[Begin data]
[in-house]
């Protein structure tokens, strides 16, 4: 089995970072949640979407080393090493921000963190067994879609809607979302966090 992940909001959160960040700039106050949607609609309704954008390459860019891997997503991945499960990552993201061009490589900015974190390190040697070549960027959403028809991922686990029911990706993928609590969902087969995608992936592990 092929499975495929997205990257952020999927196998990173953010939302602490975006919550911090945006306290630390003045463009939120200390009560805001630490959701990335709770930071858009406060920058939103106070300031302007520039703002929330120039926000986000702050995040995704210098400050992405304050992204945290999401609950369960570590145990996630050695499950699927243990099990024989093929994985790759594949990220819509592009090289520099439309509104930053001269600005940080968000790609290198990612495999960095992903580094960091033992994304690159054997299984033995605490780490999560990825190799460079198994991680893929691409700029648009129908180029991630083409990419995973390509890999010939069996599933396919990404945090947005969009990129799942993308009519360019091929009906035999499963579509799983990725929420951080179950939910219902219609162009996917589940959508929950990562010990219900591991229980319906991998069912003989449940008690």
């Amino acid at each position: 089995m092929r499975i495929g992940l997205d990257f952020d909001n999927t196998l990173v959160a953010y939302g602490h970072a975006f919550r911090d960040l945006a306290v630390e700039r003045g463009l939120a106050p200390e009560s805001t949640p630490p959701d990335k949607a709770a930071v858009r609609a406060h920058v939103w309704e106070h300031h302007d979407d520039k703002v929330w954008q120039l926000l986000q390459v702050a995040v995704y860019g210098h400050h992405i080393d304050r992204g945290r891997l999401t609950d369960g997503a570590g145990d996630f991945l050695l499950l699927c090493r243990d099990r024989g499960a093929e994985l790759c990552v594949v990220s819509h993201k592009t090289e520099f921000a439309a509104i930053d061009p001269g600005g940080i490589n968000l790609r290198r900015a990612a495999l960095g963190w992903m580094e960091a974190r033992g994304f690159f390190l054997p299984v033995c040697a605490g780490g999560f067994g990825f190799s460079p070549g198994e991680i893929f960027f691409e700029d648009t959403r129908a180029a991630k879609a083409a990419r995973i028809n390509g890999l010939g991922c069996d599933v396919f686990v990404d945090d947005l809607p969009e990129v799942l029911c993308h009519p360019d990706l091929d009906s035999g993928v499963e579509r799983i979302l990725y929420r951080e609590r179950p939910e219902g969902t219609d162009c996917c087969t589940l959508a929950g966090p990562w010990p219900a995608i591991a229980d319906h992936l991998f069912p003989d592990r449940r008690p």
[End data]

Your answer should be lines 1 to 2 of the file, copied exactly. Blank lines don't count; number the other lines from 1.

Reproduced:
[in-house]
């Protein structure tokens, strides 16, 4: 089995970072949640979407080393090493921000963190067994879609809607979302966090 992940909001959160960040700039106050949607609609309704954008390459860019891997997503991945499960990552993201061009490589900015974190390190040697070549960027959403028809991922686990029911990706993928609590969902087969995608992936592990 092929499975495929997205990257952020999927196998990173953010939302602490975006919550911090945006306290630390003045463009939120200390009560805001630490959701990335709770930071858009406060920058939103106070300031302007520039703002929330120039926000986000702050995040995704210098400050992405304050992204945290999401609950369960570590145990996630050695499950699927243990099990024989093929994985790759594949990220819509592009090289520099439309509104930053001269600005940080968000790609290198990612495999960095992903580094960091033992994304690159054997299984033995605490780490999560990825190799460079198994991680893929691409700029648009129908180029991630083409990419995973390509890999010939069996599933396919990404945090947005969009990129799942993308009519360019091929009906035999499963579509799983990725929420951080179950939910219902219609162009996917589940959508929950990562010990219900591991229980319906991998069912003989449940008690």